Computer Science 217
Introduction to Programming Systems
General Information |
You will be responsible for the material presented in every lecture. Some
of that material will not be in the textbooks.
You should attend one TTh precept-pair each week. As with lectures, you
are responsible for the material presented in every precept. Some of that
material will not be in the textbooks.
Assignments: Late Submission
You should submit your work on an assignment (electronically) before its
due time. If you submit your work late, we will give you credit for it
on this scale:
You are granted three "free late days." After using those free
late days, we will grant extensions only in the case of illness (with a doctor's
note) or extremely extenuating circumstances. If you do have an
extremely extenuating circumstance, please discuss it with us as
soon as possible. Please plan your work on the assignments so that
travel, religious holidays, etc. do not cause you to submit it late.
85% for work submitted up to 12 hours late,
75% for work submitted up to 24 hours late,
50% for work submitted up to 48 hours late,
0% for work submitted more than 48 hours late.
Your first step when doing an assignment is to reach your own conceptual
understanding of the problem and discover a path to its solution. We encourage
you to discuss the assignment with friends during this time. Your second
(and final) step is to write the code that solves the problem. During
that time, discussions with friends are no longer allowed. You must
write your program alone, or with help only from us or the lab assistants.
Examples of unacceptable behavior include:
Of course it is acceptable to ask friends generic questions about the tools
and techniques that are prerequisites for an assignment, or to answer such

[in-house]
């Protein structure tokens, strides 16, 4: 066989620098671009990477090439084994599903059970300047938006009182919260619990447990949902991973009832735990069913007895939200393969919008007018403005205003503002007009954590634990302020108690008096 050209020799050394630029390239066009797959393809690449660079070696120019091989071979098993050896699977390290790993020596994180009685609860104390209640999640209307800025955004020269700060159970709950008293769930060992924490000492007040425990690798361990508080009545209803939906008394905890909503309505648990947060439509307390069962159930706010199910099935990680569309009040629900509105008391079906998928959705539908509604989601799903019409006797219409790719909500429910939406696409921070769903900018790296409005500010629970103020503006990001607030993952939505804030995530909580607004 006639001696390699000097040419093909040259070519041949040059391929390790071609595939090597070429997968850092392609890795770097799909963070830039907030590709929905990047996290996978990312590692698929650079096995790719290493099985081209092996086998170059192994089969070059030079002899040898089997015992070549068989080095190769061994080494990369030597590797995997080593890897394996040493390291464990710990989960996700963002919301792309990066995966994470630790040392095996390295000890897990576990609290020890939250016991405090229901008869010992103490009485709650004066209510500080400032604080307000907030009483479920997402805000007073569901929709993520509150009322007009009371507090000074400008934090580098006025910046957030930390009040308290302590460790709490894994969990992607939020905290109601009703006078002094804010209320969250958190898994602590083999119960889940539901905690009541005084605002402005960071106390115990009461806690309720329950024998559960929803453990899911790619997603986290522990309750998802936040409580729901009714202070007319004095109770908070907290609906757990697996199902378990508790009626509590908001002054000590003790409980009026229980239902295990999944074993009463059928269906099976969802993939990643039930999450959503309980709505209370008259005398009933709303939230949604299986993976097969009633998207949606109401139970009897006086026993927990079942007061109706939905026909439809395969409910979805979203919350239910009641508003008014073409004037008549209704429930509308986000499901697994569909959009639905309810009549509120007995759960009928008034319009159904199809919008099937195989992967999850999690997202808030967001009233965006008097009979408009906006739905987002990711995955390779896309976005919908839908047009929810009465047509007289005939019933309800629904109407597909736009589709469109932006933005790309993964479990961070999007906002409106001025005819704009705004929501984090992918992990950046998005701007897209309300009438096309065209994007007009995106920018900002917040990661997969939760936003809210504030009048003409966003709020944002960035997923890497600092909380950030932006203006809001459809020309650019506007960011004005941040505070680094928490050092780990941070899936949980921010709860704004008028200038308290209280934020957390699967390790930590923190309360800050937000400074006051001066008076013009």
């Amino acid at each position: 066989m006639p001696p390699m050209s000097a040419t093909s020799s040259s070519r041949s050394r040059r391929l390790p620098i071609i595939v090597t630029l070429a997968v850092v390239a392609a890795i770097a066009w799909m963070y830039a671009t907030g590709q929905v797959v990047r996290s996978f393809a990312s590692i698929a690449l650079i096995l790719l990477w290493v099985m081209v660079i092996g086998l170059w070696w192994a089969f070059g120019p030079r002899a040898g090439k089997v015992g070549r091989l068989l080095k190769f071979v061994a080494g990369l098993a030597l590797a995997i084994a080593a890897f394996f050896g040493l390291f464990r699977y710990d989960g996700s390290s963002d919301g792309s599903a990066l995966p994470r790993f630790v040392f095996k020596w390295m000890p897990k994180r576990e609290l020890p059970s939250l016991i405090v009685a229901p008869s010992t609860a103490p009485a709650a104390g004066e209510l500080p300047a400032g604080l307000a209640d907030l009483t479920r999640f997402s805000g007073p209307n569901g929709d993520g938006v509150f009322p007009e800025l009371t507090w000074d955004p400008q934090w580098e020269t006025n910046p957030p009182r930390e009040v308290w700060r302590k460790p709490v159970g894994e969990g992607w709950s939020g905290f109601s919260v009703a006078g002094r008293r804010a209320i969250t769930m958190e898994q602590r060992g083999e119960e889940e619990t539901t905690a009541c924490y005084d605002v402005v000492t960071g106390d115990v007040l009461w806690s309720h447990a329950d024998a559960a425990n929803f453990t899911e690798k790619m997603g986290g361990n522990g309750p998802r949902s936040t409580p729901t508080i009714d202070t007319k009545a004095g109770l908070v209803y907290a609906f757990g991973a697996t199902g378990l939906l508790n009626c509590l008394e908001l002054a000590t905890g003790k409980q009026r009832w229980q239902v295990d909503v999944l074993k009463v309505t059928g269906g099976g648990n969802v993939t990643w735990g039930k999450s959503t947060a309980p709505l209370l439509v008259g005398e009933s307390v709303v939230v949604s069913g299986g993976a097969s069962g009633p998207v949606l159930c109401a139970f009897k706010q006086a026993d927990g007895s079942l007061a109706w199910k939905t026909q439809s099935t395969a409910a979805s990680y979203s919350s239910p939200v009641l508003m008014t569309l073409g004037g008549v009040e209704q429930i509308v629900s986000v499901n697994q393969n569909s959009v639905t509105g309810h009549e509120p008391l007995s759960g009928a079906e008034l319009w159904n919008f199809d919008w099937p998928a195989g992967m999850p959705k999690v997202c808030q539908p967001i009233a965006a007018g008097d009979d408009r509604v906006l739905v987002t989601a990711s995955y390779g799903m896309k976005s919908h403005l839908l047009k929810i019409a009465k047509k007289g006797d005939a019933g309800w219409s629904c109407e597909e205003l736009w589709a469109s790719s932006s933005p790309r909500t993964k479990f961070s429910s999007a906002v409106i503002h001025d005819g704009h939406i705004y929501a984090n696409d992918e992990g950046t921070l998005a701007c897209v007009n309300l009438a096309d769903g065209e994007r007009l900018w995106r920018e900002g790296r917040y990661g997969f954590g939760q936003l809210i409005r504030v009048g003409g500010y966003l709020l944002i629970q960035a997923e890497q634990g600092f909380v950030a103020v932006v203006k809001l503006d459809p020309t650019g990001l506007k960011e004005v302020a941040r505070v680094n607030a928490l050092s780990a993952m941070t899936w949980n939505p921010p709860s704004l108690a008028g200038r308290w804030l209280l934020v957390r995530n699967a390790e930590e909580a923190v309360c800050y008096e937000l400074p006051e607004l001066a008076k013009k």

questions. For example, you may ask friends generic questions about
the C programming language, the UNIX operating system, etc. at any time.
Copying any part of another person's program into your code. The only exception
here is code given to you in the assignment directories.
Working or collaborating with another student after either of you has started
Consulting or using assignment solutions from any previous offering of
Helping another student to do any of the above.
You are responsible for insuring that your assignment files are not
readable by your classmates. We recommend that you store all of your assignment
files in a private directory. You can create a private directory
using commands similar to these:
Failure to adhere to the assignment collaboration policy constitutes a
violation of the University's honor code, with all of the associated consequences.
We cannot accept ignorance of the assignment collaboration policy as an
excuse for violating it. When in doubt, please ask us before acting.
% mkdir cs217
% chmod 700 cs217
You may post questions/comments to the course newsgroup.
We will make every effort to respond promptly. We may also post unsolicited
information to the newsgroup. You should check the newsgroup
frequently, especially while working on assignments.
Alternatively you may send e-mail
to us. In general, if you have a question/comment that will be helpful
to other students, then you should post it to the newsgroup; if
you have a question/comment that is specific to your work, then you should
send us e-mail.
Your final grade is weighted as follows:
|Midterms (2) :